Even before he won the Mercury Prize in 2017, Sampha had begun to collaborate with American artists, and since then the list has only gotten longer, featuring names like Drake, Solange, and Kendrick Lamar. It’s easy to see why: he possesses a remarkably distinctive, buttery voice that’d add wattage to any tune. His solo music is very British, though, from his accent outward, and on his second album, expands to include greater geographic influence.
‘Dancing Circles’, alludes to a style of dance that stretches across multiple cultures and back to medieval times. I suspect Sampha is referring to a more contemporary club setting though.
But the music hints at some of his other touchstones. He told RNZ’s Maggie Tweedie that “lineage and ancestry were on [his] mind” while making the record. His family has roots in Sierra Leone, and West African folk music was one of the genres on his mind during production.
The song ‘Spirit 2.0’ was a direct effort to emulate the style with electronic instruments.
Sampha had become a father since his first LP, which informed the themes of family on this one, down to giving it his middle name, Lahai. It’s also notably more upbeat and optimistic, with a lot of call and response vocals, and busy drums.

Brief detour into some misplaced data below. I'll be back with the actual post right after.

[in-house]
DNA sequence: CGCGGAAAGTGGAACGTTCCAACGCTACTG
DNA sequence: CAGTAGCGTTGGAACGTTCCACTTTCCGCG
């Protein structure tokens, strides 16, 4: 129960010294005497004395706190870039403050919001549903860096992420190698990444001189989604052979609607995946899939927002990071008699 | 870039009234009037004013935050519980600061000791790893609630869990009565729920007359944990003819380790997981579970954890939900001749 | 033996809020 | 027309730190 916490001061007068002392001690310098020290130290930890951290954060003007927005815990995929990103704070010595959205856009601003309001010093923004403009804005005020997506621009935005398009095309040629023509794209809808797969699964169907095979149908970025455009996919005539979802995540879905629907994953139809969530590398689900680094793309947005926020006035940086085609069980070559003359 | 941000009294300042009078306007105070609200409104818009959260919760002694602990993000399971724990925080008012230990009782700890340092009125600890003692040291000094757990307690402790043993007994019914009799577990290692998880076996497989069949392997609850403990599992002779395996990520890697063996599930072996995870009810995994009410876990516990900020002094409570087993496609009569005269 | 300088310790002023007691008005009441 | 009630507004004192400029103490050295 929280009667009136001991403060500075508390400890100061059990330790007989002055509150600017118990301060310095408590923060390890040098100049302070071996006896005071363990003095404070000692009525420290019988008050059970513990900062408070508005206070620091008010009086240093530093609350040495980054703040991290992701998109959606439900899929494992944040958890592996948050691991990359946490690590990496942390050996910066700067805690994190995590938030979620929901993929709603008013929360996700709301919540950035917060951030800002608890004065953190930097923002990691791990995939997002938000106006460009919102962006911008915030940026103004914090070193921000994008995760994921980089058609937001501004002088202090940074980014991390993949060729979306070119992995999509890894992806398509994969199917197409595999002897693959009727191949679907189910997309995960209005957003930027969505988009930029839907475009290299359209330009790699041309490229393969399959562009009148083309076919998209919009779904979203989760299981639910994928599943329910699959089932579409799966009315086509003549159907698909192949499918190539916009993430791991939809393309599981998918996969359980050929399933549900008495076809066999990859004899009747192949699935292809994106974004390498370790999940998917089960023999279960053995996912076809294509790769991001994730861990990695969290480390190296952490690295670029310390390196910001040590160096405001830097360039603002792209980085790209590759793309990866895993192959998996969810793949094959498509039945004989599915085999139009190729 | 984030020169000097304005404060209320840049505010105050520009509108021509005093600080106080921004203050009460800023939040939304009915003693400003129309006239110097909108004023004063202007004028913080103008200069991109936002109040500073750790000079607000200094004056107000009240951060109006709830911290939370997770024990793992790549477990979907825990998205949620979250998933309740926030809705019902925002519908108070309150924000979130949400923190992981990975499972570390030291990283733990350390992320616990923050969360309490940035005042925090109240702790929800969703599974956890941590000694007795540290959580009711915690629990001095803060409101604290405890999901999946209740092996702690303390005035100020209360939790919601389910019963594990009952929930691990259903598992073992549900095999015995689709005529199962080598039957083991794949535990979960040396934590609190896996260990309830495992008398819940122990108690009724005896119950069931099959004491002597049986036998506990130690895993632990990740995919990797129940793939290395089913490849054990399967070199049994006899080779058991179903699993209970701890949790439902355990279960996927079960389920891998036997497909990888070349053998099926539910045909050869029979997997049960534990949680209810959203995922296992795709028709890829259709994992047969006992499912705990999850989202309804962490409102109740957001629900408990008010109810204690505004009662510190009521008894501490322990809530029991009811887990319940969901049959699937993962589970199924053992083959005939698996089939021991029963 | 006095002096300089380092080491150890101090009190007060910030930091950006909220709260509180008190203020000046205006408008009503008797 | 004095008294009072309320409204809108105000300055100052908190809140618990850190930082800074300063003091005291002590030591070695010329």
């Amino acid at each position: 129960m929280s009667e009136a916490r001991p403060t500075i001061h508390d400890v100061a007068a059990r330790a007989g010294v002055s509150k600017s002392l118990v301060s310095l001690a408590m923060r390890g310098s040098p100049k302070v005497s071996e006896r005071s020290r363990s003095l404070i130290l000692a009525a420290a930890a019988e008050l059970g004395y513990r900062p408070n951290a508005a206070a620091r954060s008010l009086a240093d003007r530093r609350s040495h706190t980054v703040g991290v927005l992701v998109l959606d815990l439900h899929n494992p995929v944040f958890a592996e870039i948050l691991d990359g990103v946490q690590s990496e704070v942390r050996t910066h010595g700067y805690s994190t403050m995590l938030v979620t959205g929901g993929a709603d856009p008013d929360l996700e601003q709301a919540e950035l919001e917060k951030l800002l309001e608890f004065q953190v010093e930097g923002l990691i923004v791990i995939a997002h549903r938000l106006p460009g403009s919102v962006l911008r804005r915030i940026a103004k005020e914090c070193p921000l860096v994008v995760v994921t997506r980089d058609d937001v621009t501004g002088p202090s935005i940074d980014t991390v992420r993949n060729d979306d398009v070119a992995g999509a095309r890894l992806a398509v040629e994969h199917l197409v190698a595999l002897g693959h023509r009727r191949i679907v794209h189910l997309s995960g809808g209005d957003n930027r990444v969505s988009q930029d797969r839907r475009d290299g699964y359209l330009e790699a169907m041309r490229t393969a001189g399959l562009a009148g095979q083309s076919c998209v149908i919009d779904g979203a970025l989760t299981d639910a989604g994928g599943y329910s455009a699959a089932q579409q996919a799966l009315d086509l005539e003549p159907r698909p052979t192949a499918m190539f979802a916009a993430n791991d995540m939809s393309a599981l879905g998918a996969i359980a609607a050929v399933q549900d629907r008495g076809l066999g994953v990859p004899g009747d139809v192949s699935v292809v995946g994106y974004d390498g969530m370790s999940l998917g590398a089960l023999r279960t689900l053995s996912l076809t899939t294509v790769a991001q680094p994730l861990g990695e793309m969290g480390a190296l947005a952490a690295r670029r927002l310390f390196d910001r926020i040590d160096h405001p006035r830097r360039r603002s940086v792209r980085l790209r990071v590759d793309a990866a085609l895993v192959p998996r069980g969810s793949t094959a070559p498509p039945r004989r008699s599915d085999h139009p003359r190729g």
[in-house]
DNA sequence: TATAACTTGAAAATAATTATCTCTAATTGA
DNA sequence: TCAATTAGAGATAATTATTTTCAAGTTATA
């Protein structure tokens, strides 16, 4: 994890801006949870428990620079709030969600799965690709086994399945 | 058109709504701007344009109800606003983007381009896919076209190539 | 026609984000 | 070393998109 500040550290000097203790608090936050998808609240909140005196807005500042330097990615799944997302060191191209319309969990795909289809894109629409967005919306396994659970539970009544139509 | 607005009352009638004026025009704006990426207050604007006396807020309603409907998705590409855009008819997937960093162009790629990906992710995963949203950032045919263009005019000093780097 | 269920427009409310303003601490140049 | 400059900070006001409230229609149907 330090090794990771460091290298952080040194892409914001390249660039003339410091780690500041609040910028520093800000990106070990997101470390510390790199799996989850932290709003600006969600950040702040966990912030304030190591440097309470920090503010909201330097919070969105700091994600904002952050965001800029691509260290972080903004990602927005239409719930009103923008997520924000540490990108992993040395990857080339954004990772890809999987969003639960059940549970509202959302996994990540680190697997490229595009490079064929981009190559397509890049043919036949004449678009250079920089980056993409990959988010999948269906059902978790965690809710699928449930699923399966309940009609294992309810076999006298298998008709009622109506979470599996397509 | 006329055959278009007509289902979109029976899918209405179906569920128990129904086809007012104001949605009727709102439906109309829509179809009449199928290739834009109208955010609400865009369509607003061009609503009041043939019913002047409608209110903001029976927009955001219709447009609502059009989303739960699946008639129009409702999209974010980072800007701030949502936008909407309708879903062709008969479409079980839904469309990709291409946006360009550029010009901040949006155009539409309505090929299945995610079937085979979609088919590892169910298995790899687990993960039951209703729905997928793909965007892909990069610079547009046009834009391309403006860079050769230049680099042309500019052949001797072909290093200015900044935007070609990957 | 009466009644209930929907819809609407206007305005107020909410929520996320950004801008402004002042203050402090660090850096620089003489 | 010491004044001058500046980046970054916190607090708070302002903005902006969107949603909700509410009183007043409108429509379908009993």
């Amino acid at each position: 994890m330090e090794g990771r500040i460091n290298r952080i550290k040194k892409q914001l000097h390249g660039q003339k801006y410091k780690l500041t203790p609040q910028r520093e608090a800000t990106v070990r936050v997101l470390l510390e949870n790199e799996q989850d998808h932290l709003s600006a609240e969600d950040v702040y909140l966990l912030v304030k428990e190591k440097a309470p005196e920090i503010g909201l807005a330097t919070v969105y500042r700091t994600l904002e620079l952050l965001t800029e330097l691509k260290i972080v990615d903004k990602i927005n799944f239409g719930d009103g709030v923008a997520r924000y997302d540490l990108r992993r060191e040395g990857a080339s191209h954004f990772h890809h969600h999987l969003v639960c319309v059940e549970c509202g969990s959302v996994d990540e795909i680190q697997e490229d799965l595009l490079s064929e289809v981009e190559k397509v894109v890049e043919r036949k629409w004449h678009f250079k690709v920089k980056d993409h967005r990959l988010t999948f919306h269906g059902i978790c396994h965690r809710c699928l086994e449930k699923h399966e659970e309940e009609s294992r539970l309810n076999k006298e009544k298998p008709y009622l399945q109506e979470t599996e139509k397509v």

They sometimes directly nod to the jungle, a genre with another familial link: Sampha grew up with older brothers immersed in the UK rave scene. He told Maggie Tweedie he’s wanted to incorporate these rhythms for a long time, and finally found the opportunity.
Lahai does feature plenty of inviting melodies, with Sampha wringing maximum soul out of his remarkable voice. But it’s notable how much he’s willing to experiment.
Rather than become a strict balladeer after the massive success of his 2017 single ‘(No One Knows Me) Like the Piano’, he followed his muse in much more dynamic ways.
The music behind him is always interesting, with bass from Spain’s El Guincho and string arrangements thanks to Canadian Owen Pallett, just two names from a raft of players and producers.
But the vision remains Sampha’s, and on Lahai it’s particularly inviting.